33 wavy quilting tutorial.

3.19.2012

A few of you have requested a tutorial on the wavy quilting I've been using on some of my quilts lately.  I'm not sure how else to do this other than with a video, so I made one this weekend for you!
Hopefully it makes sense.  If you have any questions, leave them in the comments and I'll answer them as soon as possible.  When you're finished, your quilting should look something like this...
I'd love to see any quilts you make using this tutorial!  Enjoy :)

33 comments:

  1. Yay, Holly! Great tutorial and I loved watching you sew. Man you are fast! Nice to hear your voice again =)

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  2. Yay!! I can't wait to try this out! Thank you!

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  3. Whoa! You are super fast with your quilting! I love this tutorial too! I might try this with my next quilt! Thanks for sharing!

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  4. awesome tutorial holly! i look forward to giving this a go.

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  5. love this! thank you for taking the time to share! doing this tonight!

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  6. I recently did the wavy line technique for a mini quilt and loved it! Liked seeing how you did it-great tutorial:)

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  7. I agree -- you're so fast! Great tutorial, I never would have thought to start along the seams then go back to fill in. Thanks for making this!

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  8. Thank you for the tutorial. I was considering using this on a quilt I want to get finished and your excellent instruction gives me the confidence to give try it.

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  9. About to start quilting and looking for ideas. This is a great alternative to straight line quilting. Thanks so much.

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  10. what is that fabric on the back of your quilt (with the raccoons, hedgehogs, and birds)? I love it!

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  11. Emily, the backing fabric is Critter Community Blocks in the Retro colorway, by Suzy Ultman for Riley Blake.
    http://www.fabric.com/ProductDetail.aspx?ProductID=fd4cf75c-59ae-4956-ad49-41020660b0e0

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  12. HI!
    Thanks so much for posting this!! Great! I have been looking forward to this tutorial! I have a few questions if you don't mind! Hopefully you can understand what I'm asking!

    After you finished the green stripe, for example, you just keep going to one side of it until that side/half of the quilt is done, and then go back to the green stripe and move in the opposite direction, or do you switch sides (moving in both directions towards both edges of the quilt?)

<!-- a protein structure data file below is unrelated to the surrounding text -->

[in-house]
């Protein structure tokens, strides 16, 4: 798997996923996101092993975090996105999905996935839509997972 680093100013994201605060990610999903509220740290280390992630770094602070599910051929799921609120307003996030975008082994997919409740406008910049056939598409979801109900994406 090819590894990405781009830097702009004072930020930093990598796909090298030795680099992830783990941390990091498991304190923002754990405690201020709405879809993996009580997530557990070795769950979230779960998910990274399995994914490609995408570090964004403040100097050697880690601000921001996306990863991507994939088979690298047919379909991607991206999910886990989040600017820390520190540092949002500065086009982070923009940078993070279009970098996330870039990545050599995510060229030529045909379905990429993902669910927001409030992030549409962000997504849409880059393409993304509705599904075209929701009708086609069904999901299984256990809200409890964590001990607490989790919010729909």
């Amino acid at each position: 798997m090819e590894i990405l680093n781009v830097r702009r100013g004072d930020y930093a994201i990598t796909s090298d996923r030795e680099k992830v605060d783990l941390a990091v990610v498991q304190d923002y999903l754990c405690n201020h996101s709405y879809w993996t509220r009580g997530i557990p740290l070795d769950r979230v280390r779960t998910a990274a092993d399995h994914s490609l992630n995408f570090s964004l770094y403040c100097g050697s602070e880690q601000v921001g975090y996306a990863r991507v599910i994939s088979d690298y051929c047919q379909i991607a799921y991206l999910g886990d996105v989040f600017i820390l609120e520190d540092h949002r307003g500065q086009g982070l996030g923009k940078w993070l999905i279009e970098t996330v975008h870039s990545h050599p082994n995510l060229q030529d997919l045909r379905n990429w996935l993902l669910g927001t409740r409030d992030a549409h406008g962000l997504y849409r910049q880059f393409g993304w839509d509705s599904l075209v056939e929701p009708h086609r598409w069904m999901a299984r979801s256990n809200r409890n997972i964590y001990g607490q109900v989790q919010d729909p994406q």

What do you use to mark lines if you're doing straight lines on the top? I have a white chalk but do you have something that you've found you like to use? It's hard to see my chalk on some fabrics.

    You pin with safety pins before you sew? Is that what those are?

    I tried to sew a stripe quilt like one you made- I forget exactly what you called it, but it's got one stripe that looks like it's intersecting the rest of the stripes. It kind of looks like when you quilted yours you sewed the vertical stripe going in that direction, but then also quilted the horizontal lines in their direction... how do you do this without having a bunch of threads to cut in the middle of the quilt? (Does this make any sense?) In other words, is it possible to do the wavy line stitching/straight top stitching in two different directions?

    How do you get that adorable mustache on there? Just use a zigzag when the top stitching is done?

    THANKS! I love your work! It's great to learn from you!

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  13. C, Elle, & Parker --

    After finishing one line, I usually work all the way down that side of the quilt and then go back to the green stripe and move in the opposite direction. But you can do it whichever way is easiest for you! It really only matters for your first stitches down the marked seams/lines. Starting in the center and working your way out means there is less of a chance of getting large puckers since you can smooth the fabric out as you go. You can fill in the middle lines however you like!

    I use a hera marker to mark lines. It is very similar to using a bone folder to score paper. It just leaves a small crease in the fabric without leaving any discoloration.

    I use basting pins to baste my quilt layers together before I quilt. Basting pins are just safety pins that are slightly bent so the quilt lies flat while the pins are attached.